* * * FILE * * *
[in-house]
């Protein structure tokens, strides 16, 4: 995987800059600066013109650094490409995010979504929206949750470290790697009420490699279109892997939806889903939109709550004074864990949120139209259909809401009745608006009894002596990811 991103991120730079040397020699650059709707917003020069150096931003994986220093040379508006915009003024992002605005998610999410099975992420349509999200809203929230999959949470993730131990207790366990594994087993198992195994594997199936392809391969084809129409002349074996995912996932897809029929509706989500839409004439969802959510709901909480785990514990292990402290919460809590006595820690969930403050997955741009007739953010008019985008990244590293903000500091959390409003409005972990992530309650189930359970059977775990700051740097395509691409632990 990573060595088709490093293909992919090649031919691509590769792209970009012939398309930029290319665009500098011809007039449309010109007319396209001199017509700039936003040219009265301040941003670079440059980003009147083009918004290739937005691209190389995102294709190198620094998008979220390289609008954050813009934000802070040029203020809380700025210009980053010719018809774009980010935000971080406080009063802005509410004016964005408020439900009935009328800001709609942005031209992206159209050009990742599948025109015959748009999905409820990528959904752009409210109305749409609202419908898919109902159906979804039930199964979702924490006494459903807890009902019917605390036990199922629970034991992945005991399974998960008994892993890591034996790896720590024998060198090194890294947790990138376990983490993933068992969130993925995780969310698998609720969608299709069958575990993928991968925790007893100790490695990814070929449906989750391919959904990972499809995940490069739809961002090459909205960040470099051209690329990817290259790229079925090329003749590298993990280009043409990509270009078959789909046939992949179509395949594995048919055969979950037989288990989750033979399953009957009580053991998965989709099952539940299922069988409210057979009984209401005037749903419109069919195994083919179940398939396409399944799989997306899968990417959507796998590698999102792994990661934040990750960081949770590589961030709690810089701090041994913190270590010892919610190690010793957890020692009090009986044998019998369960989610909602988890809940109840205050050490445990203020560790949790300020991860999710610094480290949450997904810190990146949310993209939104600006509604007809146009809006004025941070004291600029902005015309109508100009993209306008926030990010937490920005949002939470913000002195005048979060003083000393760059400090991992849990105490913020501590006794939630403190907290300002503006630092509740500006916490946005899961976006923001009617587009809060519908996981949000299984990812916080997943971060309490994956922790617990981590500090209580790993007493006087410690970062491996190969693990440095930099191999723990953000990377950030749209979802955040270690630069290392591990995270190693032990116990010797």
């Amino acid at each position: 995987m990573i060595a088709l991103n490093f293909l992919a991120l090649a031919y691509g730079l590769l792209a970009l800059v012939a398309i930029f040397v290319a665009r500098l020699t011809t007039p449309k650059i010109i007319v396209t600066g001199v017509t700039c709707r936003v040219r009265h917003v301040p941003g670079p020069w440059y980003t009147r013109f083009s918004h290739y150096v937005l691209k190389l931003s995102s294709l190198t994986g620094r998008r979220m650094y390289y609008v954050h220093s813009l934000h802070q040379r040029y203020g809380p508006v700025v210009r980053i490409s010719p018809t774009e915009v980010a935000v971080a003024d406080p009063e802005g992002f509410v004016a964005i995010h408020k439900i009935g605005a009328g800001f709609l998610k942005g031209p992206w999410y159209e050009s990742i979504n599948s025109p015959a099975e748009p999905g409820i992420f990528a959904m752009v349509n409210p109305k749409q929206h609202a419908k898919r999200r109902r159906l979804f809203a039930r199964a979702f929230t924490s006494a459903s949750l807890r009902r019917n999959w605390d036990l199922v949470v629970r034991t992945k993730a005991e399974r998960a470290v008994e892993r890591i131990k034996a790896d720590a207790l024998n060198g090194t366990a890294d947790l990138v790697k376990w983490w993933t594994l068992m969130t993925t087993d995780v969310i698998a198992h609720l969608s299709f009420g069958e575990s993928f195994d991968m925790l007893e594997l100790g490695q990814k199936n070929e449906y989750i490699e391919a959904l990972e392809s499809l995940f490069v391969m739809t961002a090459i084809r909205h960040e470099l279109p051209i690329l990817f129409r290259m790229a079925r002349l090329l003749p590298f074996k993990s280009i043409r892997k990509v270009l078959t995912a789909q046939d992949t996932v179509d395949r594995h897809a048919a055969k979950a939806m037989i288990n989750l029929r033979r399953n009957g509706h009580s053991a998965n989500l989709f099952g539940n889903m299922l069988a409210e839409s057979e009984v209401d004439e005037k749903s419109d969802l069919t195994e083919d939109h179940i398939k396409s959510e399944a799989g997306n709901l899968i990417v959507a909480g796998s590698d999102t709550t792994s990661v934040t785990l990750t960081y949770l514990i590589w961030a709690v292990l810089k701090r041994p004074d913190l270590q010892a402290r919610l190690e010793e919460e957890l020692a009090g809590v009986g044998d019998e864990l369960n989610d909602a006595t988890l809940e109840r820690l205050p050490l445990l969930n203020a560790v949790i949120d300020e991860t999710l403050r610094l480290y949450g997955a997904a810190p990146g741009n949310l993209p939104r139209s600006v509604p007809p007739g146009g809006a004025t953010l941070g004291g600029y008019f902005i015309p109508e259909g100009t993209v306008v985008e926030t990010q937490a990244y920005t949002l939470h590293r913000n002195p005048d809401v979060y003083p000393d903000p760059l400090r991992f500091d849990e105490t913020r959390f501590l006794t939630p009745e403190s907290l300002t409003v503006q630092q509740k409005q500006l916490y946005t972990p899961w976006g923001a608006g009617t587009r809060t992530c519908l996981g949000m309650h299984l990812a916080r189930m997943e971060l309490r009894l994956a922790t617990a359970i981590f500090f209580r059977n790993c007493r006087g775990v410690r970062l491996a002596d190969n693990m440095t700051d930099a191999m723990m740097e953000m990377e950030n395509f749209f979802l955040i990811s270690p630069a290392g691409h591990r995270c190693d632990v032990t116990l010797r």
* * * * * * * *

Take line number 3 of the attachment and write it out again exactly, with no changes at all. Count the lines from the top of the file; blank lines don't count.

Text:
């Amino acid at each position: 995987m990573i060595a088709l991103n490093f293909l992919a991120l090649a031919y691509g730079l590769l792209a970009l800059v012939a398309i930029f040397v290319a665009r500098l020699t011809t007039p449309k650059i010109i007319v396209t600066g001199v017509t700039c709707r936003v040219r009265h917003v301040p941003g670079p020069w440059y980003t009147r013109f083009s918004h290739y150096v937005l691209k190389l931003s995102s294709l190198t994986g620094r998008r979220m650094y390289y609008v954050h220093s813009l934000h802070q040379r040029y203020g809380p508006v700025v210009r980053i490409s010719p018809t774009e915009v980010a935000v971080a003024d406080p009063e802005g992002f509410v004016a964005i995010h408020k439900i009935g605005a009328g800001f709609l998610k942005g031209p992206w999410y159209e050009s990742i979504n599948s025109p015959a099975e748009p999905g409820i992420f990528a959904m752009v349509n409210p109305k749409q929206h609202a419908k898919r999200r109902r159906l979804f809203a039930r199964a979702f929230t924490s006494a459903s949750l807890r009902r019917n999959w605390d036990l199922v949470v629970r034991t992945k993730a005991e399974r998960a470290v008994e892993r890591i131990k034996a790896d720590a207790l024998n060198g090194t366990a890294d947790l990138v790697k376990w983490w993933t594994l068992m969130t993925t087993d995780v969310i698998a198992h609720l969608s299709f009420g069958e575990s993928f195994d991968m925790l007893e594997l100790g490695q990814k199936n070929e449906y989750i490699e391919a959904l990972e392809s499809l995940f490069v391969m739809t961002a090459i084809r909205h960040e470099l279109p051209i690329l990817f129409r290259m790229a079925r002349l090329l003749p590298f074996k993990s280009i043409r892997k990509v270009l078959t995912a789909q046939d992949t996932v179509d395949r594995h897809a048919a055969k979950a939806m037989i288990n989750l029929r033979r399953n009957g509706h009580s053991a998965n989500l989709f099952g539940n889903m299922l069988a409210e839409s057979e009984v209401d004439e005037k749903s419109d969802l069919t195994e083919d939109h179940i398939k396409s959510e399944a799989g997306n709901l899968i990417v959507a909480g796998s590698d999102t709550t792994s990661v934040t785990l990750t960081y949770l514990i590589w961030a709690v292990l810089k701090r041994p004074d913190l270590q010892a402290r919610l190690e010793e919460e957890l020692a009090g809590v009986g044998d019998e864990l369960n989610d909602a006595t988890l809940e109840r820690l205050p050490l445990l969930n203020a560790v949790i949120d300020e991860t999710l403050r610094l480290y949450g997955a997904a810190p990146g741009n949310l993209p939104r139209s600006v509604p007809p007739g146009g809006a004025t953010l941070g004291g600029y008019f902005i015309p109508e259909g100009t993209v306008v985008e926030t990010q937490a990244y920005t949002l939470h590293r913000n002195p005048d809401v979060y003083p000393d903000p760059l400090r991992f500091d849990e105490t913020r959390f501590l006794t939630p009745e403190s907290l300002t409003v503006q630092q509740k409005q500006l916490y946005t972990p899961w976006g923001a608006g009617t587009r809060t992530c519908l996981g949000m309650h299984l990812a916080r189930m997943e971060l309490r009894l994956a922790t617990a359970i981590f500090f209580r059977n790993c007493r006087g775990v410690r970062l491996a002596d190969n693990m440095t700051d930099a191999m723990m740097e953000m990377e950030n395509f749209f979802l955040i990811s270690p630069a290392g691409h591990r995270c190693d632990v032990t116990l010797r």